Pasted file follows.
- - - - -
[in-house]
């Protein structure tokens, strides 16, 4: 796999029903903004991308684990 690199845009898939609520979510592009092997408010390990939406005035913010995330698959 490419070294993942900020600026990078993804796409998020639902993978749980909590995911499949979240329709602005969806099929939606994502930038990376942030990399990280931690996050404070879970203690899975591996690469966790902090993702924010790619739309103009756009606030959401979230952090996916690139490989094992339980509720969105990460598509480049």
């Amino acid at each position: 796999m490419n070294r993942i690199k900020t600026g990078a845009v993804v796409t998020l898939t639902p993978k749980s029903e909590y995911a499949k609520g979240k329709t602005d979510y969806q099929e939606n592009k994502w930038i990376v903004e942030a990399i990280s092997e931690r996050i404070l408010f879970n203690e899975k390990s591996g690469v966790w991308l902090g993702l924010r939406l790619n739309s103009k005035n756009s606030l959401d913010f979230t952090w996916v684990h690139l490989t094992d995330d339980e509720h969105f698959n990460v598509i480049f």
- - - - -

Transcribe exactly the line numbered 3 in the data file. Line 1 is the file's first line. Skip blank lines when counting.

């Amino acid at each position: 796999m490419n070294r993942i690199k900020t600026g990078a845009v993804v796409t998020l898939t639902p993978k749980s029903e909590y995911a499949k609520g979240k329709t602005d979510y969806q099929e939606n592009k994502w930038i990376v903004e942030a990399i990280s092997e931690r996050i404070l408010f879970n203690e899975k390990s591996g690469v966790w991308l902090g993702l924010r939406l790619n739309s103009k005035n756009s606030l959401d913010f979230t952090w996916v684990h690139l490989t094992d995330d339980e509720h969105f698959n990460v598509i480049f």